Author Topic: Palictara and Tullactara  (Read 78 times)

Jubal

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Palictara and Tullactara
« on: January 12, 2022, 08:05:05 PM »
These are two regions eastward of the Heirophancy.

Palictara consists of some sizeable floodplain valleys and forested areas, down to their relevant coastline. Tullactara effectively loops around Palictara, consisting of the mountains to Palictara's north and east, and also continuing into the island chain to its southeast and south. The peoples of each region have closely related but separate languages and share a religious pantheon, and are respectively simply referred to as Pals and Tuls.

The major political powers in the region are the inland Palictaran city of Sante, the Palictaran coastal realm of the Murtec dynasty, and the theocratic Tullactaran isle of Mestapesh.


Religious Practice

Pal and Tul religion is pantheistic. One of the largest curiosities of it is that they believe that mankind was invested with certain authority with regard to heaven as well as vice versa. This particularly emerges in civic religion and ceremonies to select deities to perform certain functions in the pantheon beyond their core aspects - the most major such decisions being selecting the ruler of the gods, though in rarer cases leaders may move to make or annul marriages or add or revoke the functions of certain deities. Selecting the ruler of the pantheon may be done at any time there is widespread agreement among a realm's leaders that it is needed or prophesied, especially at times of war. Often certain Oracles will encourage all the region's rulers to have their say at once or give some indications which lead to a bit of alignment, but it is still not uncommon for there to end up being competing claims as to who is the legitimate current ruler of the gods - which, if a war wasn't already happening, would probably provoke one.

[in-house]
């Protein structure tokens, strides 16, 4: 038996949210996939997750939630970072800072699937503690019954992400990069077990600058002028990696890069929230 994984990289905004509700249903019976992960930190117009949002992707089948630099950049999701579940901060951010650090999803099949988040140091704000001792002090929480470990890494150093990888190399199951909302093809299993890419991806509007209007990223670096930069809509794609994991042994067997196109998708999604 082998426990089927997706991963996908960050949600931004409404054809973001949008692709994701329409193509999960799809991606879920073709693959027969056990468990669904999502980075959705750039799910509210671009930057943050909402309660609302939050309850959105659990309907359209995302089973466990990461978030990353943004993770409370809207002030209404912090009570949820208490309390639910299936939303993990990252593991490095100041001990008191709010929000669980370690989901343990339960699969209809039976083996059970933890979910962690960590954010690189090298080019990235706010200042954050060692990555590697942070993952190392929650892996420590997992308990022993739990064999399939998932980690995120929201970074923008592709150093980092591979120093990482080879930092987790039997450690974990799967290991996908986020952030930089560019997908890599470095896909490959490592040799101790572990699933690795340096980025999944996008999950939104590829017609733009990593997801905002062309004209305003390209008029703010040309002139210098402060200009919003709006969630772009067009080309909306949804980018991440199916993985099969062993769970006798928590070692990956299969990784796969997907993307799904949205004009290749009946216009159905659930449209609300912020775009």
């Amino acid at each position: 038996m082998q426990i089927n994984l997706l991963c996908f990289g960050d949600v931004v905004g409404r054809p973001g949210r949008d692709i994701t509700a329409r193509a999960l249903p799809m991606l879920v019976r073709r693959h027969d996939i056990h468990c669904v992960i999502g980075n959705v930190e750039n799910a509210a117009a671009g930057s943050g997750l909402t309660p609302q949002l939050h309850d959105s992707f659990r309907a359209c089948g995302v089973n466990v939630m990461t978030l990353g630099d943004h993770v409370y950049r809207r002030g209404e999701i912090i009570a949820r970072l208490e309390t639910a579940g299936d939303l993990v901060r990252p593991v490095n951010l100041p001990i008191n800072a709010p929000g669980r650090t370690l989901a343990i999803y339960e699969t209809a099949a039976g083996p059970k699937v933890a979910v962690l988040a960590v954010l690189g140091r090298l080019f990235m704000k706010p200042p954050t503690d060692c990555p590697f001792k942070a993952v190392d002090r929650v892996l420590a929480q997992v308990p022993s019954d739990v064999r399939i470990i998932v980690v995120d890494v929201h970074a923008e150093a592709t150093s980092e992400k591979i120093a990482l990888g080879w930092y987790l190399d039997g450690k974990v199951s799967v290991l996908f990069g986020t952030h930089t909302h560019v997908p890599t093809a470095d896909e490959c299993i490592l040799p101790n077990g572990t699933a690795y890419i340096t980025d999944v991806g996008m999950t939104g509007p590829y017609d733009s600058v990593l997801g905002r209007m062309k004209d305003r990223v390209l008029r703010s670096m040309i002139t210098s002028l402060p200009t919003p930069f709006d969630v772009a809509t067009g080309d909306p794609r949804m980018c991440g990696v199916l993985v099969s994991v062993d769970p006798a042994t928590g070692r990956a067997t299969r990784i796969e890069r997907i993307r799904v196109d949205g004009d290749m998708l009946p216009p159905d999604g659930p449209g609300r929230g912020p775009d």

The system is made significantly more complex by the very different ruling systems across the region's major and minor polities. Sante's people are fiercely protective of their right to elect their leaders, and likewise their gods, whilst the Murtecs contend that their dynasty is descended from Milnashecte (which is often acknowledged even by other regional powers) and thus uniquely divinely inspired (which is not). For the Mestapheshis, all the priests of the island gather and may choose any deity other than their own: when there is a change of supreme deity there is also a change of leadership as that deity's priesthood is accorded the supreme executive functions of the state.

Priests and priestesses across the region must be ordained twice, the birthing and binding: first they are ceremenially "born to their deity", and then bound to their temple (and thus flock). All deities have priests and priestesses alike. Being bound to their temple is a ritual that requires the participation of every household in a settlement: it is thus easy to veto a priest's binding and this happens not infrequently. Potential priests who are born to their deity but rejected by their chosen community, or who cannot find a temple, have a number of options: large temples may take subordinate priests either by having pseudo-temples that nominally serve a single household, making the binding ritual easier to manage socially. Alternatively, some create their own household-temple and bind themselves to it, becoming a sort of hermit or monk: such a hermitage is not treated as a "true" settlement, but the most important of them attract other people in similar positions and may become oracular sites: visions created by various means are an important religious practice.

Finally, some may choose to become Tephe, literally "reachings" of their deity. This is also done by a ritual process that must be agreed to by several other priests of the deity: it is a difficult road, for among other things Tephe may carry no name, only that they are a Tephe and of whom. They are granted charity and supplies but they may not take more than three days' hospitality under the same roof. They are wanderers who are accorded a revered status, and generally carry out functions particular to their deity - some Tephe become fearsome warriors, others become law-givers, or healers, or spend their days calling for alms to go to the poor: some may even be brutal avengers of sin.


The duke, the wanderer, the philosopher, the mariner, the warrior, the strategist, the storyteller, the wizard, the wayfarer...